The artist Zhan Wang replicates the city of Beijing using a variety of mass-produced cookware and his own, hand-molded, stainless steel rock formations. The installation, called Urban Landscape: Beijing, simultaneously extends and significantly alters both the tradition of Marcel Duchamp and the general precepts of minimalist sculpture. His work also addresses current social concerns such as urbanization and globalization.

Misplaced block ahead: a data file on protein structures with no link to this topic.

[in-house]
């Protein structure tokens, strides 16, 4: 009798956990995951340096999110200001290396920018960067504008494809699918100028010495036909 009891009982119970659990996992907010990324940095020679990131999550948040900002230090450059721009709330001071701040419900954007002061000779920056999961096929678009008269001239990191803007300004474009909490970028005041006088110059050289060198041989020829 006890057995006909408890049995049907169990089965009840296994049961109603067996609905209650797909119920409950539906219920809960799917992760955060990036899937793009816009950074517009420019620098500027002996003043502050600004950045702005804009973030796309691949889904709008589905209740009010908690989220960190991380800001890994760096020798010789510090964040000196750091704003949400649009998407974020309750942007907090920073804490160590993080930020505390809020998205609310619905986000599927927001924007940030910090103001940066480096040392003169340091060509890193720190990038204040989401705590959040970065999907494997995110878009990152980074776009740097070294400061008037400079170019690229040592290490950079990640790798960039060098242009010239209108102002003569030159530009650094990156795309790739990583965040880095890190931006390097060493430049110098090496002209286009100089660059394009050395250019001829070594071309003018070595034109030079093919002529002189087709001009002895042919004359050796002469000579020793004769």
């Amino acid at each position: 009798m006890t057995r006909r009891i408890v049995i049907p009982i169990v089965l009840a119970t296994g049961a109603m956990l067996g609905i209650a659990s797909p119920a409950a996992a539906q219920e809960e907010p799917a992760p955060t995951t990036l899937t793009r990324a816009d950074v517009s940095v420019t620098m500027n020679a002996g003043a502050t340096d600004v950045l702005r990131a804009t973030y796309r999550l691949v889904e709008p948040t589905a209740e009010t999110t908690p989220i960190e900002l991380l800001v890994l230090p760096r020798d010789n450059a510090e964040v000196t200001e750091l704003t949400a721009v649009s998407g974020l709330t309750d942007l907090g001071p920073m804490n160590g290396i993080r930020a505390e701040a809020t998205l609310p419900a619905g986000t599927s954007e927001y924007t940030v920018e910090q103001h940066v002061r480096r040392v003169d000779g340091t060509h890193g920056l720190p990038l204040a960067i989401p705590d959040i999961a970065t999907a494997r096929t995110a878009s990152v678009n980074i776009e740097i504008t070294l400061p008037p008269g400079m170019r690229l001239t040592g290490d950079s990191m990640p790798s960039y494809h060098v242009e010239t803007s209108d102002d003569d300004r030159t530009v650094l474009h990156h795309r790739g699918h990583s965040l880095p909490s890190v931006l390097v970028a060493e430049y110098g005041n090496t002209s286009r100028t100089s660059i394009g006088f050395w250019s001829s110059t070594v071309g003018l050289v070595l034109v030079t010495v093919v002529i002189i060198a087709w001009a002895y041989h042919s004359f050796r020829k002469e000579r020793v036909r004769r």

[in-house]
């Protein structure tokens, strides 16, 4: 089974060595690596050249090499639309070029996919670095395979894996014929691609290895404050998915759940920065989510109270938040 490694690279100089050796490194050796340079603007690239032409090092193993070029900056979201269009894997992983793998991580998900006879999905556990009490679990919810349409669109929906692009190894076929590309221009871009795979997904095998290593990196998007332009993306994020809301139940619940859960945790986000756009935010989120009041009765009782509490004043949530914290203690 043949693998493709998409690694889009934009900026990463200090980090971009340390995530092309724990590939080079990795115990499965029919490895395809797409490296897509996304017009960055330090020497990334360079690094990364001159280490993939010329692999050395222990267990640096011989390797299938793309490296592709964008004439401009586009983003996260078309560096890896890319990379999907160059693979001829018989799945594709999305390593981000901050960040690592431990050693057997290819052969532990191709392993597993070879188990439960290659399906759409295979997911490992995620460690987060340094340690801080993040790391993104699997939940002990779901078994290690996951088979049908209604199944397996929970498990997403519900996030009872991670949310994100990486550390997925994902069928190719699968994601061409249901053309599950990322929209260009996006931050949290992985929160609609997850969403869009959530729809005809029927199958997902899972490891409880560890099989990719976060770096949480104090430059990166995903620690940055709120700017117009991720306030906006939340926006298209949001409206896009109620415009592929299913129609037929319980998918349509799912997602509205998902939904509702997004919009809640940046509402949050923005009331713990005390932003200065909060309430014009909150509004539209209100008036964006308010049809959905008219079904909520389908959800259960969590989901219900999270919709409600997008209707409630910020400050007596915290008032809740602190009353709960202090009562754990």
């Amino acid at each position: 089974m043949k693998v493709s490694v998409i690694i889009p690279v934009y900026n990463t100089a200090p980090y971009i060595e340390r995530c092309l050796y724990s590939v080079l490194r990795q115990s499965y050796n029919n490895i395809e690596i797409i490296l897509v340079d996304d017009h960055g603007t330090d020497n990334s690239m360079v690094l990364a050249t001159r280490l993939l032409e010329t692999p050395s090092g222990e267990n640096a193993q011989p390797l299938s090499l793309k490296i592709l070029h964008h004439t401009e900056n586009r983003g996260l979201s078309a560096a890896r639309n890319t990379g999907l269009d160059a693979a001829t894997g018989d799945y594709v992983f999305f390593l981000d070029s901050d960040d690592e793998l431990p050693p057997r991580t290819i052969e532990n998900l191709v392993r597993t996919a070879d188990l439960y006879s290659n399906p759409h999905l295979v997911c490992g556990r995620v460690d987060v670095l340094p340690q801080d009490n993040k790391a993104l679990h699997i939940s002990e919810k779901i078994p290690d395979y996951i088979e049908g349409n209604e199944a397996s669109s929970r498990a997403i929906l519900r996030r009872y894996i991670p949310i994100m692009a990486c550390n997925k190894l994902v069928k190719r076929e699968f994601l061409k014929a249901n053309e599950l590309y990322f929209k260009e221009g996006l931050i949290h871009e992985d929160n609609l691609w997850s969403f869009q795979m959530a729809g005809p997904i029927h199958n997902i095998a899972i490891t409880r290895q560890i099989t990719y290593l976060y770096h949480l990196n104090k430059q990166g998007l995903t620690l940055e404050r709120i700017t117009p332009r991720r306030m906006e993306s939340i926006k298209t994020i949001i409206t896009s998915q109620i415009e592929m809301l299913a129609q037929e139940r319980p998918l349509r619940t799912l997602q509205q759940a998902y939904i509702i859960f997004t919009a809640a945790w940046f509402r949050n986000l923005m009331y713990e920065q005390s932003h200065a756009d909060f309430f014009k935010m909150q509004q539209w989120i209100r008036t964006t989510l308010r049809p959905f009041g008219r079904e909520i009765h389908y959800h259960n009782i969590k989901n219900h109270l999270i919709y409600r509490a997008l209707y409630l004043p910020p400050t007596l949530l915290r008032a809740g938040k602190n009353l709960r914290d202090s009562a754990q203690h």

Urban Landscape: Beijing embodies Zhan's expansive worldview. In the context of his work, the artist discusses concerns that range from economics, theology, sociology, urban planning, and architecture to formal art issues, such as the use of found objects and the role of the grid. He encourages our contemplation of rapid modernization in China--and the negative effect it can have on life there--and shares our pleasure in the gleaming surfaces of his materials. Urban Landscape: Beijing evokes both the allure of modern urban culture and the consequences of urban renewal--it offers the sensuous pleasure of modernity and the sting of the price paid.
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